A remotely exploitable vulnerability in 54 HP printer models for enterprises has recently been found – and patched – that could allow threat actors to breach companies’ infrastructure using rogue printer firmware.
Security researchers managed to bypass the printer’s signature verification process that vets legitimate firmware update files, enabling them to install tampered firmware updates that would allow for remote control over the affected printers. Although the process involved reverse engineering HP’s firmware signature validation algorithm, researchers also found other vulnerabilities that could allow cybercriminals to interfere with the printer’s operations.
“Insufficient Solution DLL Signature Validation allows potential execution of arbitrary code,” reads the advisory.
Since enterprise printers are usually network-accessible, compromising one with rogue firmware would give cybercriminals a foothold into an organization’s network, enabling them to move laterally across networks in search of other vulnerable targets.
“With a method to construct our own HP software “Solution” packages, and another to bypass their digital signature validation mechanism, the only remaining hurdle was to build a piece of malware compatible with HP’s platform,” reads the researcher’s report.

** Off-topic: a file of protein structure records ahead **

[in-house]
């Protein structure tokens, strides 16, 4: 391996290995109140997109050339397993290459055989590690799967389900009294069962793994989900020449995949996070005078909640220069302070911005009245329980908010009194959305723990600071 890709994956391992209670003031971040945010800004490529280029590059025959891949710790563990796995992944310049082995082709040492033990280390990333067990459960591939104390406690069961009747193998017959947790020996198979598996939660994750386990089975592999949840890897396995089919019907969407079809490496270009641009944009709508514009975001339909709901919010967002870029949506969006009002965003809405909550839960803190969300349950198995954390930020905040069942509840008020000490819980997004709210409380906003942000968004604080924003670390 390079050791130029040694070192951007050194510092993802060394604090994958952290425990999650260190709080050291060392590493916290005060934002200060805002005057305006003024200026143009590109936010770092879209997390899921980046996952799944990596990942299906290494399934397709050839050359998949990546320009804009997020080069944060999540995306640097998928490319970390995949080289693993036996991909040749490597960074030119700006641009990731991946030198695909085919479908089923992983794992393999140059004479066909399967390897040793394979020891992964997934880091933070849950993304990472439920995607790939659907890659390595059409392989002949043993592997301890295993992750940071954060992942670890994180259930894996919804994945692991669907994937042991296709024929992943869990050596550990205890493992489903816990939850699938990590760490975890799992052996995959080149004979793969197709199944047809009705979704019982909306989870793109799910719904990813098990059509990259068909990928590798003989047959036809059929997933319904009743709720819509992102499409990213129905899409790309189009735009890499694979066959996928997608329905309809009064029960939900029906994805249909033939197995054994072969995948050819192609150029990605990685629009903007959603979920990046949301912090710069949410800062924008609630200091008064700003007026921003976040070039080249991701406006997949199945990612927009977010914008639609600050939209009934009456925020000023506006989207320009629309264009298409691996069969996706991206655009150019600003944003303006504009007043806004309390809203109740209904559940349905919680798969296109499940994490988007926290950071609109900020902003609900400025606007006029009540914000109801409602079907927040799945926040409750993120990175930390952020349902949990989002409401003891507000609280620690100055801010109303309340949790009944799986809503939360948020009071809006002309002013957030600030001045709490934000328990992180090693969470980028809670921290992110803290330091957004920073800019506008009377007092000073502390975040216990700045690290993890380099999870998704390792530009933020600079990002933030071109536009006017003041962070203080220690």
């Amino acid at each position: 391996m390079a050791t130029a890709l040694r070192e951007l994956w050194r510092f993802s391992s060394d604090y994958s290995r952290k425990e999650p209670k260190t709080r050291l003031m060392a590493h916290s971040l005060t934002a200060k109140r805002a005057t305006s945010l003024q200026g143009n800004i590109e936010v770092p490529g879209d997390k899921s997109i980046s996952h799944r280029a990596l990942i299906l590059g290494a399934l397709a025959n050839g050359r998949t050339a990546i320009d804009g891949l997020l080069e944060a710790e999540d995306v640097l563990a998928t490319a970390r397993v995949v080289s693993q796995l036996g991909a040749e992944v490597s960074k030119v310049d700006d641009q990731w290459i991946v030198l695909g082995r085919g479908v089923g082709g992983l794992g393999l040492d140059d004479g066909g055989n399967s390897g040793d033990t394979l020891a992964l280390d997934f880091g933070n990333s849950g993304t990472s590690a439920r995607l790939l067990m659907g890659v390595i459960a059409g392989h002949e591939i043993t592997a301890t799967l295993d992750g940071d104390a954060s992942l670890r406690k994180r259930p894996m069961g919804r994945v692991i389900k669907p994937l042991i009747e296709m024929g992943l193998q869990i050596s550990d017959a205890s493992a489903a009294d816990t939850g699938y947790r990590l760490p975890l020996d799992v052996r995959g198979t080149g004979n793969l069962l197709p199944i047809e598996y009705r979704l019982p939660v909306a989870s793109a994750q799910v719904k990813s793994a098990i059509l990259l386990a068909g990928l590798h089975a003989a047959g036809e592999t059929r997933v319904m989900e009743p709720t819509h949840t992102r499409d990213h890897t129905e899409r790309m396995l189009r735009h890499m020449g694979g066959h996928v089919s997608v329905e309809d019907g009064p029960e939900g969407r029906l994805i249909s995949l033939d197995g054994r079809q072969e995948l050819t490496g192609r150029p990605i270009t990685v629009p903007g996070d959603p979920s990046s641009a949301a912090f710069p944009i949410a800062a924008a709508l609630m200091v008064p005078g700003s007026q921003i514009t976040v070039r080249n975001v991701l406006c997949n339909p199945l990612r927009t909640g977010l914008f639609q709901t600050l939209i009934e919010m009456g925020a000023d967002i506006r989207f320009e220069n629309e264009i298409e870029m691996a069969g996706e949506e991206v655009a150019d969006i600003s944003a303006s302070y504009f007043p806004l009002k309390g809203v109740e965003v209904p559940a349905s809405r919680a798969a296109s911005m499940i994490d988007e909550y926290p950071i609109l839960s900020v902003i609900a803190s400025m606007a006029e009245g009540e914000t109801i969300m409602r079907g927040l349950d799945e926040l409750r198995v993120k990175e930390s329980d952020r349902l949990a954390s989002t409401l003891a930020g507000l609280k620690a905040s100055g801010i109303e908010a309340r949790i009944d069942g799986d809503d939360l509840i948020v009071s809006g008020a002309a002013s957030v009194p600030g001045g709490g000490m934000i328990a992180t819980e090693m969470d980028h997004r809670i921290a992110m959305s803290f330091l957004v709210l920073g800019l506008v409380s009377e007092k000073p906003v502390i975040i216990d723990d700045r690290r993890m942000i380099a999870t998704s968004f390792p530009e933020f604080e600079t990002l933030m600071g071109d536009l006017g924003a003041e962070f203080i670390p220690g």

Since the vulnerability can be weaponized to deliver any malicious payload, the risk of having these printers compromised by cybercriminals are very high, especially since they’re mostly deployed by companies.
The security advisory issued by HP lists 25 enterprise printer models affected by the arbitrary code execution flaw, and encourages everyone that has one within their infrastructure to update their firmware with the latest security patches.
For the full list of affected HP business printers, please check here.
This is a Security Bloggers Network syndicated blog post authored by Liviu Arsene. Read the original post at: HOTforSecurity